Three sheets to the wind

What does "Three sheets to the wind" mean?

Today it means: Unsteady on your feet, possibly drunk

A sheet is a line used for controlling a sail and can be used to spill wind by letting out or giving the sail more power by pulling in. Sails have at least two sheets. When turning a ship through the wind you must release the windward sheets (to the wind) to de-power the sail and making it flap and the ship un-steady before pulling on the other sheet to bring it under control again. A drunk sailor could not be steadied even with three sheets

   

By SailingQuiz September 2019   Category: Nautical Saying              



Reviews and comments

No reviews or comments on "Three sheets to the wind" yet.
If you can see a problem or you want to add something to our explanation or you just want to let us know what you think, then click on the pen and papar icon above.

There are 423 other nautical phrases, sayings and sailing terms listed on this website today. "Three sheets to the wind" is just one of them. Many have been around for years and have entered our everyday use; but do you know what they mean and where they came from? This is where you find out.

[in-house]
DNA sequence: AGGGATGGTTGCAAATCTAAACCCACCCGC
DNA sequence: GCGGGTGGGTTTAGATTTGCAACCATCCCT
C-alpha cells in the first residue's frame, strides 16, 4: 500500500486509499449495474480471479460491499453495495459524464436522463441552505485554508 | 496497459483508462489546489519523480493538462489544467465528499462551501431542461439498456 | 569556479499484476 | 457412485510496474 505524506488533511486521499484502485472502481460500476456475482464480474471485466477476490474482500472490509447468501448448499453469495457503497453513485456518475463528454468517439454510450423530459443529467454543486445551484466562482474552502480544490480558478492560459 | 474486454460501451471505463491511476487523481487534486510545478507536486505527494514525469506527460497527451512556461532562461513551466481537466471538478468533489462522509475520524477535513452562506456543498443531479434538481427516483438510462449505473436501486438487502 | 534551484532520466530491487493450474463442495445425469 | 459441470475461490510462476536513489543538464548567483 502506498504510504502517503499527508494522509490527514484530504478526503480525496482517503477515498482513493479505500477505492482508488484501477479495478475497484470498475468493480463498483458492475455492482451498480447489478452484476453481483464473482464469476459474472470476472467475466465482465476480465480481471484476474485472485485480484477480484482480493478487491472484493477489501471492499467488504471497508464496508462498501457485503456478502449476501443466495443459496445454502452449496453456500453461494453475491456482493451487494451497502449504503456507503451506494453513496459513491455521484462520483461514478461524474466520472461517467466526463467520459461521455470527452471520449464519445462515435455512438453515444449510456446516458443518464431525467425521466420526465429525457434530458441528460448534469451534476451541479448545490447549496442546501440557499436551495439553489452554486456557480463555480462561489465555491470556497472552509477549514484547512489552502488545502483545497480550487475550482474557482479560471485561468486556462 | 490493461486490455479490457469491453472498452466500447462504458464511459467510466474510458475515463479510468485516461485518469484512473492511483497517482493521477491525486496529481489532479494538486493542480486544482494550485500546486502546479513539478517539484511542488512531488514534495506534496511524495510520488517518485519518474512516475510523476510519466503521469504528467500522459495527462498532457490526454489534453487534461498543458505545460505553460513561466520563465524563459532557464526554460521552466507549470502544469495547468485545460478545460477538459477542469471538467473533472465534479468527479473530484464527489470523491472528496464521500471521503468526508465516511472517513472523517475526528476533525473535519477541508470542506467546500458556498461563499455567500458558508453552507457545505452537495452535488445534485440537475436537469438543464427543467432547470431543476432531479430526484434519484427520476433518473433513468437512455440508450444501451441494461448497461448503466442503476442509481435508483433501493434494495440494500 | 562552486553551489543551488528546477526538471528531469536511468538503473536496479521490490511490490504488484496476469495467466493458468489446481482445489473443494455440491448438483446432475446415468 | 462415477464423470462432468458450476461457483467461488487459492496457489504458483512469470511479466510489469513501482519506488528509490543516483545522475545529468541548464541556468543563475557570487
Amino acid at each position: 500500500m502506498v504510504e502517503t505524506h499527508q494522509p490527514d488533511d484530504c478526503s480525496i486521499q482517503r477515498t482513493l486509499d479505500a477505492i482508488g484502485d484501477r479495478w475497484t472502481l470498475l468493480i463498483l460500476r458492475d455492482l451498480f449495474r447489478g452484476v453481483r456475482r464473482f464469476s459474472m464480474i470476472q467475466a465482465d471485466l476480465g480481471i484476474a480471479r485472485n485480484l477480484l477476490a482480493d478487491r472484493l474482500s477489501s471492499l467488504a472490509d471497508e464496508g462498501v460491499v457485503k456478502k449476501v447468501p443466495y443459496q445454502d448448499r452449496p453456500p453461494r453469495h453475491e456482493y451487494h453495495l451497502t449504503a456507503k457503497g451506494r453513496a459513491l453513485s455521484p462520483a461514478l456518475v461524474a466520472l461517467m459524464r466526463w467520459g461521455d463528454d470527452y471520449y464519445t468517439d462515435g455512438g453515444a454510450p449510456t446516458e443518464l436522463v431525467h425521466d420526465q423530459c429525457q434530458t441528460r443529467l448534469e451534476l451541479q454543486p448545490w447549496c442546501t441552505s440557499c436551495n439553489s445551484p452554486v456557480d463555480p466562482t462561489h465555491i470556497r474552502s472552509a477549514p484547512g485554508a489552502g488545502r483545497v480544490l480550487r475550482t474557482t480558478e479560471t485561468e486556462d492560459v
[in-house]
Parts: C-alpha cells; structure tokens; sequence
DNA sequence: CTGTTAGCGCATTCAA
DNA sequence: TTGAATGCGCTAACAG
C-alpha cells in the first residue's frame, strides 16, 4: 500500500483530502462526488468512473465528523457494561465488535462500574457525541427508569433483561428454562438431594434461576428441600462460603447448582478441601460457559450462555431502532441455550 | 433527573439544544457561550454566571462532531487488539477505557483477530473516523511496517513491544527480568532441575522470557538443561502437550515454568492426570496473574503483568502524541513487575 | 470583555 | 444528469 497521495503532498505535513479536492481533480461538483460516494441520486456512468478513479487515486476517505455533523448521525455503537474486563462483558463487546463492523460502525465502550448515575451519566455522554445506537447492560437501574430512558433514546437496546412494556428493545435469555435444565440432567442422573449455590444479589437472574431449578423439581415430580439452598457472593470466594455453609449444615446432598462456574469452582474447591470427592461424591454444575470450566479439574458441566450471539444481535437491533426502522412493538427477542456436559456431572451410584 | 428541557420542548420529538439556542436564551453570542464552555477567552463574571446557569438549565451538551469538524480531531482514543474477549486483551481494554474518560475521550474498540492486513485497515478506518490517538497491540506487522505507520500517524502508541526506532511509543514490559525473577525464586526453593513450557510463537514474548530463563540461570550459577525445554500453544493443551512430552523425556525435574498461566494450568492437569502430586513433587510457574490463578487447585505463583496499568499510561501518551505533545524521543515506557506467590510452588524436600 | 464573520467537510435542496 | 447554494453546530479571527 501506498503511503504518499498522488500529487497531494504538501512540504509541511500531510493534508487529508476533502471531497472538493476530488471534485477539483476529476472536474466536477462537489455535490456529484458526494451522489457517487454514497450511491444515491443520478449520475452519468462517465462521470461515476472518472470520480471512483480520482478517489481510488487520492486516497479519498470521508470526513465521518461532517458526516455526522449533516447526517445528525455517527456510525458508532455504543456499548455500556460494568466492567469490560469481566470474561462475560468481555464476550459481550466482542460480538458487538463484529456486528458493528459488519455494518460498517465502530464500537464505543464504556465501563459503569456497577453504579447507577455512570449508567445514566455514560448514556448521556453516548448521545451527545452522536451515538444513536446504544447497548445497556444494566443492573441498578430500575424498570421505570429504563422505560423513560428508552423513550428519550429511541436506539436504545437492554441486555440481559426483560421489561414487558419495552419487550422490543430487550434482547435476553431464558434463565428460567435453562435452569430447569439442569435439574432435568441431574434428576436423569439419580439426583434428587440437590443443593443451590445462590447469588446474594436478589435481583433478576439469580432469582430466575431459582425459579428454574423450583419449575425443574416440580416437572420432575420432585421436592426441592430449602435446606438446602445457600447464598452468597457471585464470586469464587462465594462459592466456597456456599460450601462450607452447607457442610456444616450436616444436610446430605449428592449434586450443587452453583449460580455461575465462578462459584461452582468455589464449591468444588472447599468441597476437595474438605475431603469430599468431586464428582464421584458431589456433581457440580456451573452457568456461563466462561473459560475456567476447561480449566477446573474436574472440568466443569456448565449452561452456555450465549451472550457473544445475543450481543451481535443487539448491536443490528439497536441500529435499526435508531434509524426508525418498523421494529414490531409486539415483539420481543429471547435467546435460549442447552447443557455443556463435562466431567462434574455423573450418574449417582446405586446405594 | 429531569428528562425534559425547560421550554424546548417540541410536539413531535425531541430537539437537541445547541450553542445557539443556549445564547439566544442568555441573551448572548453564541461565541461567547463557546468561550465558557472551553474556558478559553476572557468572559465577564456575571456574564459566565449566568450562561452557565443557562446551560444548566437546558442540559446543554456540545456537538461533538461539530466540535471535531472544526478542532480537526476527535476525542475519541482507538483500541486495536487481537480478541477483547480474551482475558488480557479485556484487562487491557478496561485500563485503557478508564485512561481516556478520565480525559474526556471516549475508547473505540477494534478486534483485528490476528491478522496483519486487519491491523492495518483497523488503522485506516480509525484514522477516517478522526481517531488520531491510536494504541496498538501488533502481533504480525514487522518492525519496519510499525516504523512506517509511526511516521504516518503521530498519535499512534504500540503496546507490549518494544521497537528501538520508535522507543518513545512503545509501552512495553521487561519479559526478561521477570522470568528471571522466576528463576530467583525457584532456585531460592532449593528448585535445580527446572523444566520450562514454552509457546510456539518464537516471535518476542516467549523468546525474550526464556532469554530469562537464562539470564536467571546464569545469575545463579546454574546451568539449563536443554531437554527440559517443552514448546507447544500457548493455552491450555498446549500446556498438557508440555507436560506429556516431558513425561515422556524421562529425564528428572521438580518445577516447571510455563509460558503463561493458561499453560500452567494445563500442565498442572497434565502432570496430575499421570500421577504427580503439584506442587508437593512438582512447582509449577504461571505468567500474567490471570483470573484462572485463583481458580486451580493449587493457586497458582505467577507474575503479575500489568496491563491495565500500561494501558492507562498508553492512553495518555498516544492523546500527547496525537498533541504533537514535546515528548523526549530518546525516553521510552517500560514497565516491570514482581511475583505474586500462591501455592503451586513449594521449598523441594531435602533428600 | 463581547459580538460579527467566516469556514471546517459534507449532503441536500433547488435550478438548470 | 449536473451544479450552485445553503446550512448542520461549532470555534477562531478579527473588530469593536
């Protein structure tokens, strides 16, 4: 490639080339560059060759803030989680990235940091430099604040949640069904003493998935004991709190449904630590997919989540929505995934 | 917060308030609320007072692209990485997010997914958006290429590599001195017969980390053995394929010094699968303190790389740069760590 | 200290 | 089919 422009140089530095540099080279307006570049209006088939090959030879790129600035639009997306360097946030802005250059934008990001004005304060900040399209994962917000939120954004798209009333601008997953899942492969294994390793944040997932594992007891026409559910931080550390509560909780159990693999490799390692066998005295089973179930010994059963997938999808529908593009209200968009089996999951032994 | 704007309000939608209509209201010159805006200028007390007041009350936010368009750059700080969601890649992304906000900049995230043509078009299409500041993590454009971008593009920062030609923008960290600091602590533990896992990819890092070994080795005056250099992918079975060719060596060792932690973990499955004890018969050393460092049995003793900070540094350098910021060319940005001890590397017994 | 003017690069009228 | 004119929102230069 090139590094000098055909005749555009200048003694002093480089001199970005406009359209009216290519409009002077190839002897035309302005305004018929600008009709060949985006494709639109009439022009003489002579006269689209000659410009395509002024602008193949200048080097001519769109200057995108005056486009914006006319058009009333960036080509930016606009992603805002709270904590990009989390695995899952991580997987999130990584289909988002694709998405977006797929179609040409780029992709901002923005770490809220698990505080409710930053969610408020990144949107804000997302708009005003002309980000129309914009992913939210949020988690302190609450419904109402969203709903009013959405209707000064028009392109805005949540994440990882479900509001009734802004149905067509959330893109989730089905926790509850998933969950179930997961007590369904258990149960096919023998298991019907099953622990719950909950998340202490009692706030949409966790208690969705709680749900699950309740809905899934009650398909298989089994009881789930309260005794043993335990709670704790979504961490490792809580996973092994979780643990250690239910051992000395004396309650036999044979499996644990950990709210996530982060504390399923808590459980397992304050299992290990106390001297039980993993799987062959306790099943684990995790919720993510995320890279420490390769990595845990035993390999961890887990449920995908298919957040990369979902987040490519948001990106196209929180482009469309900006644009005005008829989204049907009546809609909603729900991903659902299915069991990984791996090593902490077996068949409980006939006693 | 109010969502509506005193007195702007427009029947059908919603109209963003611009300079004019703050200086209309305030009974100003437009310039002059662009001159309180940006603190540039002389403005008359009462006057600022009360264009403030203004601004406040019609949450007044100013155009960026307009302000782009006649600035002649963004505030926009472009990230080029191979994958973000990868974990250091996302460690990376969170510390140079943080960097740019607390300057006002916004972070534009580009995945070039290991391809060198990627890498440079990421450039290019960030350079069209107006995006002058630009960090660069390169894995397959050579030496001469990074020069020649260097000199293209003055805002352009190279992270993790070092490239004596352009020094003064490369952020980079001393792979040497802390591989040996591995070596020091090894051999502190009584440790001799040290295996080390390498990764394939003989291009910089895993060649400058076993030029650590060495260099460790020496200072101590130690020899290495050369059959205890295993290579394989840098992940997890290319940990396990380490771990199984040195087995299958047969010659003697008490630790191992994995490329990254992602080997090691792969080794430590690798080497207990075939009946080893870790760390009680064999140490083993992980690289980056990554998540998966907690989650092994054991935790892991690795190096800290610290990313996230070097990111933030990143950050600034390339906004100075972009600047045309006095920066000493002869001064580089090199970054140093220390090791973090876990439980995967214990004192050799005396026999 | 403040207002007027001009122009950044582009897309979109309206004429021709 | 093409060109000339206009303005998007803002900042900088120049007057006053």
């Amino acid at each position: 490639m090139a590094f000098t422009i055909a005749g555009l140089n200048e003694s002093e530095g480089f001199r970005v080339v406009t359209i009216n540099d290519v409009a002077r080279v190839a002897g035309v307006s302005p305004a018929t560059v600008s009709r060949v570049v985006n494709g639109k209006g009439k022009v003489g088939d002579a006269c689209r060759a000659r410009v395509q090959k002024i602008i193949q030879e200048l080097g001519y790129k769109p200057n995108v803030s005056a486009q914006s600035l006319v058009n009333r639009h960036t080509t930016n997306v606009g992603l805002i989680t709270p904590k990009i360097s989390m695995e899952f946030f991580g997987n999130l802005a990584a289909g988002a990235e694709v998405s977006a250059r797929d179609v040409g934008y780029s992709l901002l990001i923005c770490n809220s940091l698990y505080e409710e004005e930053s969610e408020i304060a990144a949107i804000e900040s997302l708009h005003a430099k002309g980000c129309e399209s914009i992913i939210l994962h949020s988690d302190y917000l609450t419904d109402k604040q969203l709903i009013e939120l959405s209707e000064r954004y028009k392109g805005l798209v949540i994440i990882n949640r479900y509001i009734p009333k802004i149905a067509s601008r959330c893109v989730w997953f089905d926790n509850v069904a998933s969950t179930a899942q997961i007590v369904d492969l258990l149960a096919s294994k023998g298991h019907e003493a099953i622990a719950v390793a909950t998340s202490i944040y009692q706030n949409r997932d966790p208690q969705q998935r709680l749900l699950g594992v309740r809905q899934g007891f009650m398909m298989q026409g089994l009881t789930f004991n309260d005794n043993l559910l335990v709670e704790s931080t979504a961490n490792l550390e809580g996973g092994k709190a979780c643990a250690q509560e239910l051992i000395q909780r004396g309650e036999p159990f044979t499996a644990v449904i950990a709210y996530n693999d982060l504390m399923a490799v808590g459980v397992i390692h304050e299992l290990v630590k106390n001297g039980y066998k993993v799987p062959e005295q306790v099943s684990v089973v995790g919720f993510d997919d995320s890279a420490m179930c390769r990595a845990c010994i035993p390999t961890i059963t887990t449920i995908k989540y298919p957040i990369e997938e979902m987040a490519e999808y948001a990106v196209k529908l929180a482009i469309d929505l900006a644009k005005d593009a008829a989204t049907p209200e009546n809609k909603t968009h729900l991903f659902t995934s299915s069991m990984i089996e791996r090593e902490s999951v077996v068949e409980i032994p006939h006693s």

Nautical sayings and phrases

Why not use our sailing quiz to build your understanding of sailing terms and boat trivia whilst you tackle the questions designed to help you pass your next sailing course.

Try our Free Sailing Quiz

What does Three sheets to the wind mean?

What is the nautical origin of the phrase "Three sheets to the wind"?

Definition of the nautical phrase "Three sheets to the wind".

SailingQuiz Works on: All platforms
Rated: 4 stars - 40 reviews.

Review SailingQuiz

Advertising for sailing professionals | SailingQuiz 0,